Last updateTue, 24 Feb 2015 5pm

Procurement and Outsourcing Journal: May/June 2015

Lisa Boyd examines the Public Contracts Regulations 2015 in relation to abnormally low tenders

Most authorities want to achieve value for money by obtaining goods, services or works from a suitably qualified contractor at the best price. An abnormally low tender presents a potential risk to the authority in that the contractor may not deliver the contract properly or may seek additional payment and thus not fulfil the contract for the price quoted.

Anthony Gold

Dr Jock Mackenzie outlines the lessons to be learned from Hinchingbrooke Hospital

Tuesday 31 March 2015 saw the official end to the first private company running an NHS hospital, some seven years earlier than intended. Circle Healthcare was the private company and Hinchingbrooke in Huntingdon the NHS hospital, with the rather high-profile withdrawal originally having been announced on 9 January 2015 and the NHS running the hospital again from 1 April 2015, with a new board. The withdrawal was high profile because it had been the first such arrangement, or franchise agreement, in the NHS and an apparent trailblazer for the practical application of the concept of the running of an NHS hospital solely by a private company.


Graeme Young and Maria Ziprani assess the impact of the Public Contracts Regulations 2015 on variation and termination rights

Until recently, discussions on contract variations between contractors and authorities have invariably led to the parallel procurement universe of Pressetext. In its 2008 judgment in Pressetext, the European Court of Justice (ECJ) held that in order to ensure transparency of procedures and equal treatment of tenderers, amendments to the provisions of a public contract will constitute the award of a new contract for the purposes of the EU public procurement rules when (para 34):

In the conclusion to a two-part consideration, Dr Sam De Silva looks at the different types of service levels and the consequences of failing to meet them

Part one of this article discussed ways to measure service levels and specify performance standards. This concluding part will explore types of service levels, including those for business process outsourcing, and what happens when a party fails to meet business critical levels.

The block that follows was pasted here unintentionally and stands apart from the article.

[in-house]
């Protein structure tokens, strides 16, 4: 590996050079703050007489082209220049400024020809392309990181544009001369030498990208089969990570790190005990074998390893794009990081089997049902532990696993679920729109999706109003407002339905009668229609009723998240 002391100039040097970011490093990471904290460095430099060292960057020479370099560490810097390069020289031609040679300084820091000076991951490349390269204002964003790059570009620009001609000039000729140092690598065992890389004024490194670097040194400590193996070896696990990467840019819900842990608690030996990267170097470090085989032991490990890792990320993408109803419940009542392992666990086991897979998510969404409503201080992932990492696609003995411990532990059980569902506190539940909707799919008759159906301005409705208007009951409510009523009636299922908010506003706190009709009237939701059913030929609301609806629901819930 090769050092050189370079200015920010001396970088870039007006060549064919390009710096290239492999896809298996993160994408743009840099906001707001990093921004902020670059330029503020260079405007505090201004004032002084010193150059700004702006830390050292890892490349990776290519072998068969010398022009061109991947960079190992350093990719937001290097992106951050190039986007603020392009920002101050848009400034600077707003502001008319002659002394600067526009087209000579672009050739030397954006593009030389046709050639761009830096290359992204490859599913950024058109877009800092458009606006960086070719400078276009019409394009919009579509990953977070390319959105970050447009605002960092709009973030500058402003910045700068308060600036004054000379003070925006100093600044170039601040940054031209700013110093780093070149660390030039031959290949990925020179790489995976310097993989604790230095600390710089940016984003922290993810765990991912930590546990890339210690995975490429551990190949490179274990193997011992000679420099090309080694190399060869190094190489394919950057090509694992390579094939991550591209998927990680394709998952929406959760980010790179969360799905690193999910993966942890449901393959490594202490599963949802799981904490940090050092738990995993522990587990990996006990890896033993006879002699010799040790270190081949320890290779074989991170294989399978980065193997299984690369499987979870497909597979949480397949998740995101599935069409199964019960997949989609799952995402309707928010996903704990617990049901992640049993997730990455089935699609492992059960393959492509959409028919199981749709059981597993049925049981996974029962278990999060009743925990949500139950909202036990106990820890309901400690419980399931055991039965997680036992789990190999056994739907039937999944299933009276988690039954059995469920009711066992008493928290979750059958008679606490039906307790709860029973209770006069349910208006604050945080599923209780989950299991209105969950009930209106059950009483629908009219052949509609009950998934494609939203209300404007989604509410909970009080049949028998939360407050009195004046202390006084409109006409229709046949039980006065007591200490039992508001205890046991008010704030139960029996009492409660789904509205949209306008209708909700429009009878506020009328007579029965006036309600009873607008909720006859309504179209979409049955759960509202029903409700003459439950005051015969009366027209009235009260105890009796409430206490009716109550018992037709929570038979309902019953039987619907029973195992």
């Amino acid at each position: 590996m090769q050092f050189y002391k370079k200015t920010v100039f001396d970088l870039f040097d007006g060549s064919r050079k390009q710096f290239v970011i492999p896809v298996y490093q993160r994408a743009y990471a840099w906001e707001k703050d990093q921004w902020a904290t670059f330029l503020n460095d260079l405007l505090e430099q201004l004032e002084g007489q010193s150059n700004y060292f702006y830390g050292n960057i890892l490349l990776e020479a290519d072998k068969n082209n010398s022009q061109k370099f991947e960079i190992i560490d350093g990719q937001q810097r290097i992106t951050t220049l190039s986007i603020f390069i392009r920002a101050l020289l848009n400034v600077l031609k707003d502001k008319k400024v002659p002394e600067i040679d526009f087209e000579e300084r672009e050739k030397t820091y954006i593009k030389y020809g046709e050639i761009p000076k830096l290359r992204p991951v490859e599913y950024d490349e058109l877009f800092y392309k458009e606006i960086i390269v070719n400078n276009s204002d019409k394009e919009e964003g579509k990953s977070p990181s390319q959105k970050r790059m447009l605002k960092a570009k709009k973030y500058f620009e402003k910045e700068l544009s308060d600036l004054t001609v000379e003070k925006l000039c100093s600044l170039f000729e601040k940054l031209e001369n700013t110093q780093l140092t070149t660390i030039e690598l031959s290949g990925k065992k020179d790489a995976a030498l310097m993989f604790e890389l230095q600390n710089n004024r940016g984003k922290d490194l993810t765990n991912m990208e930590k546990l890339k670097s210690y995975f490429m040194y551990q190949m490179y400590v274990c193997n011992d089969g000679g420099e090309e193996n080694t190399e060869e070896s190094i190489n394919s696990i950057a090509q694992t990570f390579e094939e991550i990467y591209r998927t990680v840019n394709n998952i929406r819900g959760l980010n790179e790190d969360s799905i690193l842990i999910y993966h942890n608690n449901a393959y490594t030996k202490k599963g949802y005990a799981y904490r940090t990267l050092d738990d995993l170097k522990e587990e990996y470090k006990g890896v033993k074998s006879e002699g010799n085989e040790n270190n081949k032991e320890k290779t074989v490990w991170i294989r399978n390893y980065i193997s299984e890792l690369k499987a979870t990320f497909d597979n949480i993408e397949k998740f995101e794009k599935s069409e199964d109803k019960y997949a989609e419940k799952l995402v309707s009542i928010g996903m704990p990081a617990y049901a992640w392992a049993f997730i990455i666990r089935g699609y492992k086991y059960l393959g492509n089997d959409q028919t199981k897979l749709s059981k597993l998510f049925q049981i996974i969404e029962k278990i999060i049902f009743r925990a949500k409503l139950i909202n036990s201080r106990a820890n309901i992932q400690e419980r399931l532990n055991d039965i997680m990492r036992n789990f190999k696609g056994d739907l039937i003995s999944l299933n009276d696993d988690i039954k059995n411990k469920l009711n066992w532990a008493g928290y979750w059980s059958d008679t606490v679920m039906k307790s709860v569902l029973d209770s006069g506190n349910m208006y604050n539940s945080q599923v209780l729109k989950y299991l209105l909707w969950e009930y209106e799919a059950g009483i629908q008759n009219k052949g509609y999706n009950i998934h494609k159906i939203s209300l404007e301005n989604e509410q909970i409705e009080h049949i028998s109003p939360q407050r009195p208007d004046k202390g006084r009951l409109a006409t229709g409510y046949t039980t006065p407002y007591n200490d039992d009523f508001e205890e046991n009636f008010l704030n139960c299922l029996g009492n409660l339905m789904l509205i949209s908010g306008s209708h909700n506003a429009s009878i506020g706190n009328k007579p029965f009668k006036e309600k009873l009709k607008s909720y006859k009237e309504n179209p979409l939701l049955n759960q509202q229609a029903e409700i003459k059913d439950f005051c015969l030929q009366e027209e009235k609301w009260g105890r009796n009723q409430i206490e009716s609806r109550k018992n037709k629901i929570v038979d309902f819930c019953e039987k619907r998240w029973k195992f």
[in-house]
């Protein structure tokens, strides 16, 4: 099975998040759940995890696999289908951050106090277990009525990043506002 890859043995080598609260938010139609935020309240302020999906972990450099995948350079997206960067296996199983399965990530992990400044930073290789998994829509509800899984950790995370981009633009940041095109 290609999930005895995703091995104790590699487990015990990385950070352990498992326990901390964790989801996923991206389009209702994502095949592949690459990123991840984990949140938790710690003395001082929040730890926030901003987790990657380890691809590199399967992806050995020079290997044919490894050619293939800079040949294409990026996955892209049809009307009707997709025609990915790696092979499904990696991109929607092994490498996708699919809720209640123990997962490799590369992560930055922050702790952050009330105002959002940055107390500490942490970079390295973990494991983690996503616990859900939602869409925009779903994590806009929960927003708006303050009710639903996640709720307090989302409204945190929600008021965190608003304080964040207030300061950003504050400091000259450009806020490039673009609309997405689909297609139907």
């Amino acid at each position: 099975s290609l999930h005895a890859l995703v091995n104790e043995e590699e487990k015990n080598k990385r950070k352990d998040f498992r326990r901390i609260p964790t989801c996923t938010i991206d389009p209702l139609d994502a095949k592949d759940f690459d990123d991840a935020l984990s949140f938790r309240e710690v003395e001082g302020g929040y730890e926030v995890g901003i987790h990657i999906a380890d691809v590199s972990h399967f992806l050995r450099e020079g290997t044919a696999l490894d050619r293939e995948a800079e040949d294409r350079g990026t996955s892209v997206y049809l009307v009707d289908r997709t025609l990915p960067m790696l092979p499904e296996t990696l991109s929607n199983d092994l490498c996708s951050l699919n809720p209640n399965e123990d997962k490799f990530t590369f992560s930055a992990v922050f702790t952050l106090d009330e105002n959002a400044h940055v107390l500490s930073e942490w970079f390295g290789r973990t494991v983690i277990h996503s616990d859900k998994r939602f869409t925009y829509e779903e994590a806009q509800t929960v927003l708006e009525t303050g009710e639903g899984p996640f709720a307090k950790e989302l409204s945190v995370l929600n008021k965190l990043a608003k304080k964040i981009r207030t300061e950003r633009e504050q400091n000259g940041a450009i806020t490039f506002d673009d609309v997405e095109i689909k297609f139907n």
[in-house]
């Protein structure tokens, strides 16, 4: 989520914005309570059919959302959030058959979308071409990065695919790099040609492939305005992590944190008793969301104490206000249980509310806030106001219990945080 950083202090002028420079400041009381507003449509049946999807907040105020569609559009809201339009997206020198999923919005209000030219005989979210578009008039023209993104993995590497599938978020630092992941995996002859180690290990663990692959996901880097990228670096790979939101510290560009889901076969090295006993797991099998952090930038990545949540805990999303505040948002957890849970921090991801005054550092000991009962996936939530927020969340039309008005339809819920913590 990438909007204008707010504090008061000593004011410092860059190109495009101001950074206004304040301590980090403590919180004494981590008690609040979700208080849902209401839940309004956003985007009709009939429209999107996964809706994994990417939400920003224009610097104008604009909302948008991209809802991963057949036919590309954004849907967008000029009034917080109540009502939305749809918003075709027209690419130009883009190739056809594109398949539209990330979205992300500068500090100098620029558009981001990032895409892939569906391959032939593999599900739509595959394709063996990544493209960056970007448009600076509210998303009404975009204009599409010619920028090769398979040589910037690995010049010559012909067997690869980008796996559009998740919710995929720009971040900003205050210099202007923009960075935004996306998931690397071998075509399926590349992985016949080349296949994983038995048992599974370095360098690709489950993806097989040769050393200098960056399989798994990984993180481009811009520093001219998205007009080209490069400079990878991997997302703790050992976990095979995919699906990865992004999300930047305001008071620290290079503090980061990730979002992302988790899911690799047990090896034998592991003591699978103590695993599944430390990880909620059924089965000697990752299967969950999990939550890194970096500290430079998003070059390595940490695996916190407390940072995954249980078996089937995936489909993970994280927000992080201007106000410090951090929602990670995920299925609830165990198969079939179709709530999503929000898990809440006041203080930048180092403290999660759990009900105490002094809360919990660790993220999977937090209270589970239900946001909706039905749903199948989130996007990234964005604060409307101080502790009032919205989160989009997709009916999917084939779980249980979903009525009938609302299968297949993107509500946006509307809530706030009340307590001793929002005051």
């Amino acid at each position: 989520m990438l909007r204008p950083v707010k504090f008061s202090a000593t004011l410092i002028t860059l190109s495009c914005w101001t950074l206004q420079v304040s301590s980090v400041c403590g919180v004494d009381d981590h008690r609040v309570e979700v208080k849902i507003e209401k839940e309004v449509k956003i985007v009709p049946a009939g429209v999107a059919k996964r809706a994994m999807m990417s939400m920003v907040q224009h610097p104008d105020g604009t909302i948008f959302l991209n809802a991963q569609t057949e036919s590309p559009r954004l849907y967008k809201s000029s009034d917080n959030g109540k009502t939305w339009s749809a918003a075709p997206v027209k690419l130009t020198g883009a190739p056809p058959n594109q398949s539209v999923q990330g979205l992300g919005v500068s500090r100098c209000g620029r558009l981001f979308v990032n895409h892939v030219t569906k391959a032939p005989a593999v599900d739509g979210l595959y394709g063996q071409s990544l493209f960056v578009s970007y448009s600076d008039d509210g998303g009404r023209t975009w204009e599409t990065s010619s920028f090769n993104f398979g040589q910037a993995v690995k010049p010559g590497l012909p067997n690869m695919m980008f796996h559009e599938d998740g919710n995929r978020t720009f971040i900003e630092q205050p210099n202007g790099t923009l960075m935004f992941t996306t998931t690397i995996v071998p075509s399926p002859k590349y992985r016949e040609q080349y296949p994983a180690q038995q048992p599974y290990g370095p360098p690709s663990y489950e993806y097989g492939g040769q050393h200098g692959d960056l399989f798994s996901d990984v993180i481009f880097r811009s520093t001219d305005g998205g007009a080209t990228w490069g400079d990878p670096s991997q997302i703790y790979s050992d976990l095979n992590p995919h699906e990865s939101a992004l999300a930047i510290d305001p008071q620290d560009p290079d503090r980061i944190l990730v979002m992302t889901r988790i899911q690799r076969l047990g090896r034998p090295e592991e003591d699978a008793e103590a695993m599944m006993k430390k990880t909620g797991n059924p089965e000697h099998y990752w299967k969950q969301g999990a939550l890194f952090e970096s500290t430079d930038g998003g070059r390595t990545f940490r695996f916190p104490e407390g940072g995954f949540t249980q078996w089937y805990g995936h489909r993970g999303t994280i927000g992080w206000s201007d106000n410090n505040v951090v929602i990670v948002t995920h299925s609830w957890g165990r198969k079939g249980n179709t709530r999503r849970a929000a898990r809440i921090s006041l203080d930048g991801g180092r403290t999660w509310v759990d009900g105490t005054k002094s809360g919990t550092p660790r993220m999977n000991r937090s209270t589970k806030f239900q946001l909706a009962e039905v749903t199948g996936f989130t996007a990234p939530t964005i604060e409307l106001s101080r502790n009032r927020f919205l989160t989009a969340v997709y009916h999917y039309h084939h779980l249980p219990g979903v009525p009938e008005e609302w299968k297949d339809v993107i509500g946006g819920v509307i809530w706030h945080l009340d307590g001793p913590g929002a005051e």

Victoria Moorcroft analyses the evaluation of capacity after Lianakis

It is now nearly ten years since the European Court of Justice decided in Lianakis v Dimos Alexandroupolis [2008] that the public procurement rules oblige contracting authorities only to consider the experience of bidders at the pre-qualification stage. At the award stage, an authority is not allowed to take into account the tenderers’ experience, manpower and equipment, or their ability to perform the contract by the anticipated deadline.

Kelly Friedman considers the importance of international standards from a Canadian perspective

International standards foster international trade. They provide a worldwide baseline for quality, safety and/or efficiency for products, services and systems. International standards can encourage transactions to be consummated between entities in countries separated by distance, culture, language, history and legal regimes. As a simple example, consider a consumer goods distributor considering whether to enter into an agreement with a manufacturer outside of its jurisdiction; the distributor might take comfort in the fact that the manufacturer is certified to comply with recognisable international standards for its manufacturing process and quality control. In this way, international standards encourage international commerce by overcoming technical barriers caused when each nation, national standards organisation or company uses its own unique specifications.

Helen Randall discusses the legalities of including ethical and social policy objectives within procurement and outsourcing

The power of consumers to influence the behaviours and outcomes of business is growing. This can be inferred from the increased market share for products claiming to be sustainably or ethically sourced or produced.

Katherine Souter reports on Reg 113 of the Public Contracts Regulations 2015 and the payment of undisputed invoices by contracting authorities, contractors and sub-contractors

According to the Department for Business, Innovation and Skills’ report, ‘Late Payment: Challenging grossly unfair terms and practices’, evidence shows that small and medium businesses (enterprises which employ fewer than 250 people and which have an annual turnover not exceeding €50m, and/or an annual balance sheet total not exceeding €43m) are owed a total of £39.4bn and are waiting for an average of £38,200 in overdue payments.